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Roma Holocaust Day is both about our duty to remember and the need to tackle persisting discrimination against Roma

Statement
Strasbourg 01/08/2022
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Death - Roma Train to Auschwitz-Birkenau (1992) painting by Ceija Stojka (1933-2013), Roma artist, Holocaust survivor who bore witness of the camps and spoke out against denial and forgetting, and against the antigypsyism pervasive in Europe. Art work from the collection of the Museum of Romani Culture, Brno. Courtesy of European Roma Institute of Arts and Culture (ERIAC).

Death - Roma Train to Auschwitz-Birkenau (1992) painting by Ceija Stojka (1933-2013), Roma artist, Holocaust survivor who bore witness of the camps and spoke out against denial and forgetting, and against the antigypsyism pervasive in Europe. Art work from the collection of the Museum of Romani Culture, Brno. Courtesy of European Roma Institute of Arts and Culture (ERIAC).

Ahead of the European Roma Holocaust Memorial Day on 2 August, the Council of Europe Commissioner for Human Rights, Dunja Mijatović, calls on all states to recognise past and present human rights violations affecting Roma people and to step up efforts to ensure the protection their rights in all fields of life.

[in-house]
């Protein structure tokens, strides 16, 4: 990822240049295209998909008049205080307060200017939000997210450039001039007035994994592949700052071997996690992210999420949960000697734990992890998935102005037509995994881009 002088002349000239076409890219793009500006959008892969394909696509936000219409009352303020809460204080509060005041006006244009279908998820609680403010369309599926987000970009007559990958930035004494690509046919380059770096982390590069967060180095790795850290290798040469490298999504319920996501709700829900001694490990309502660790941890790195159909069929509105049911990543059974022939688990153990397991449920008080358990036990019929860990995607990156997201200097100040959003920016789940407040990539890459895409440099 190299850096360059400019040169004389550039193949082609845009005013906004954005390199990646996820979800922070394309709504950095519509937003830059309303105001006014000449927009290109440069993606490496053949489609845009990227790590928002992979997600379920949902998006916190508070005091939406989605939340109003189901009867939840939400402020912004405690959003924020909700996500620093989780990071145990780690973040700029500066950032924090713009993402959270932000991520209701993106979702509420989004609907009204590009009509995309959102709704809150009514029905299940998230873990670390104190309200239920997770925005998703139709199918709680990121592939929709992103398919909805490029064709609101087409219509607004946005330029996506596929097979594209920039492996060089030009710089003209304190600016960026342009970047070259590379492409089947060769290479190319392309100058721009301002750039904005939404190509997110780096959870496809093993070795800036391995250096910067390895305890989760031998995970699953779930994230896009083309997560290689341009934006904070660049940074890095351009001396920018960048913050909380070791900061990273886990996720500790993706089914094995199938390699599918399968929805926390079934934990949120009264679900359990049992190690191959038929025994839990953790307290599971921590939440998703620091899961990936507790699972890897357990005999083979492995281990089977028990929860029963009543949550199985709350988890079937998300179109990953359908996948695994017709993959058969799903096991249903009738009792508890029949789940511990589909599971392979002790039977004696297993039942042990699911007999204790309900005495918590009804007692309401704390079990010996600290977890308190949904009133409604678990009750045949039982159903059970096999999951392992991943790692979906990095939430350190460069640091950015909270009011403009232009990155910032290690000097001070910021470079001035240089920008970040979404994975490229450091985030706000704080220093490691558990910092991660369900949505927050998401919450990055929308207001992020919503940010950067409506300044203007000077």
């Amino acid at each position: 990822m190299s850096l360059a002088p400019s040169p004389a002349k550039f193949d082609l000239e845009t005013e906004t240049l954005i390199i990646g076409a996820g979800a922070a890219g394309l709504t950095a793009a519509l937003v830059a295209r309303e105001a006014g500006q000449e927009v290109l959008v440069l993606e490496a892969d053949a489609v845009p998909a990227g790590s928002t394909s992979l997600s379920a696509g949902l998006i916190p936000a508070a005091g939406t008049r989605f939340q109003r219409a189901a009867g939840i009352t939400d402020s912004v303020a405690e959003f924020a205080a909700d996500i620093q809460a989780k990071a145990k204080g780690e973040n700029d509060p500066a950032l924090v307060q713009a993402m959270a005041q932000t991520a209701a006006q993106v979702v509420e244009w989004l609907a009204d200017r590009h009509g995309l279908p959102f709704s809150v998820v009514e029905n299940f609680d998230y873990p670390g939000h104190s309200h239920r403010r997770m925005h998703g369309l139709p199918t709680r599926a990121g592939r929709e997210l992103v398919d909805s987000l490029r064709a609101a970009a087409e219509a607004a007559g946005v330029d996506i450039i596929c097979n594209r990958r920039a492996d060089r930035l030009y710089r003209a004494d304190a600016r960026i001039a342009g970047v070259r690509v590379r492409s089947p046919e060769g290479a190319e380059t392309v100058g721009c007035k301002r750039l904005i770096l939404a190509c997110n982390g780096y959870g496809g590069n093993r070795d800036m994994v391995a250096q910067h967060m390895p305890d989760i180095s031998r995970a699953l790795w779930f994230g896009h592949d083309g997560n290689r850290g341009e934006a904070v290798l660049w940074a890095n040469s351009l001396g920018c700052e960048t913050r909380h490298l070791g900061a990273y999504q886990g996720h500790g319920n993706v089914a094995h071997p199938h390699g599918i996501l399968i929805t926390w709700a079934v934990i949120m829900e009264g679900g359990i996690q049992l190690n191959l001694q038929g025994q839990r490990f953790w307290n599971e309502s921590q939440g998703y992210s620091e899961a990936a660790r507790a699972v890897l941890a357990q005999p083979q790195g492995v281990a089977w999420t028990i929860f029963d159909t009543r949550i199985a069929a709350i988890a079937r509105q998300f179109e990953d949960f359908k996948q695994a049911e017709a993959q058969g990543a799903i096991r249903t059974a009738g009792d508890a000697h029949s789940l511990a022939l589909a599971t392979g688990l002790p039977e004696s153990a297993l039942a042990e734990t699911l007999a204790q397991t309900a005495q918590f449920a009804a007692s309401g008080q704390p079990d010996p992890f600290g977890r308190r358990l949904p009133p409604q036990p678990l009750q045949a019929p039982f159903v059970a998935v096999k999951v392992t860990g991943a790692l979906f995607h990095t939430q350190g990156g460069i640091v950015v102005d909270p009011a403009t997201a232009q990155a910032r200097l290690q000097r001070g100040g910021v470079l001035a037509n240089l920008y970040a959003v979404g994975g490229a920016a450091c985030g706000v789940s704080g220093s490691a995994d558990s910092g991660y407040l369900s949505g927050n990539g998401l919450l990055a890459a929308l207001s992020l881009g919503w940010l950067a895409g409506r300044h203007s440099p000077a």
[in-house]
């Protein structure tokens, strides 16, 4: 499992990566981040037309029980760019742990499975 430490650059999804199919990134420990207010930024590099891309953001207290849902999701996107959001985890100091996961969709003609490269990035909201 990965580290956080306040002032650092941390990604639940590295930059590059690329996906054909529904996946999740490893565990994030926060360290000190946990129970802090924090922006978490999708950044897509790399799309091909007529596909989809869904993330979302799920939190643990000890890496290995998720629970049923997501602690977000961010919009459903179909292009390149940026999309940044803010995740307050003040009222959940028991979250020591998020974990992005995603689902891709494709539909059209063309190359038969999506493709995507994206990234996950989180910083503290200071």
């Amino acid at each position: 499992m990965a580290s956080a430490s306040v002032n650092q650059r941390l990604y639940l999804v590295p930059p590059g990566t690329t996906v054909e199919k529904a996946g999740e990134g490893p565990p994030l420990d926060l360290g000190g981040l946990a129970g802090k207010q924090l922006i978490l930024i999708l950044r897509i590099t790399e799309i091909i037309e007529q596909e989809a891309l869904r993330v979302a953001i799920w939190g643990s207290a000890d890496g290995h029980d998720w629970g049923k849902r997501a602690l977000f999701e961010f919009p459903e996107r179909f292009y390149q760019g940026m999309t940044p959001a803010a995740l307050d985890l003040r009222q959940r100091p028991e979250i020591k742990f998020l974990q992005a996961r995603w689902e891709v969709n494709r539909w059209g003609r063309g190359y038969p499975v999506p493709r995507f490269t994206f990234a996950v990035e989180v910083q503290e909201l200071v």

“The European Roma Holocaust Memorial Day is a day for both remembrance and action.

On this day, we pay our respects to the hundreds of thousands of Roma who were killed during the Second World War, many of them deported and exterminated in concentration camps while others were victims of painful medical experiments.

Member states must all recognise the importance of exploring and exposing the history of Roma in Europe. They can do so by supporting remembrance of the Roma Holocaust as a tool to keep the memory of the victims alive and to reflect on the legacy of atrocities committed against Roma. Some states have taken positive steps in that direction. In the Czech Republic, the recent undertaking of the demolition of the pig farm on the site of the former Nazi concentration camp for Roma of Lety u Pisku will make way for a museum dedicated to the remembrance of the victims and survivors of the Roma Holocaust.

But remembering is also addressing the need to tackle the deep-seated prejudices and stereotypes that fuel the pervasive discrimination Roma people are still facing today in our societies, against a backdrop of continuing hate speech and hate crimes.

We must acknowledge that it is the persistence of racism that leads to the repetition of human rights violations, as shown by Roma’s limited access to basic services in the context of the COVID-19 pandemic and by the discrimination they faced while fleeing the war in Ukraine.

We must confront antigypsyism and strengthen efforts to ensure the inclusion and participation of Roma in our societies.”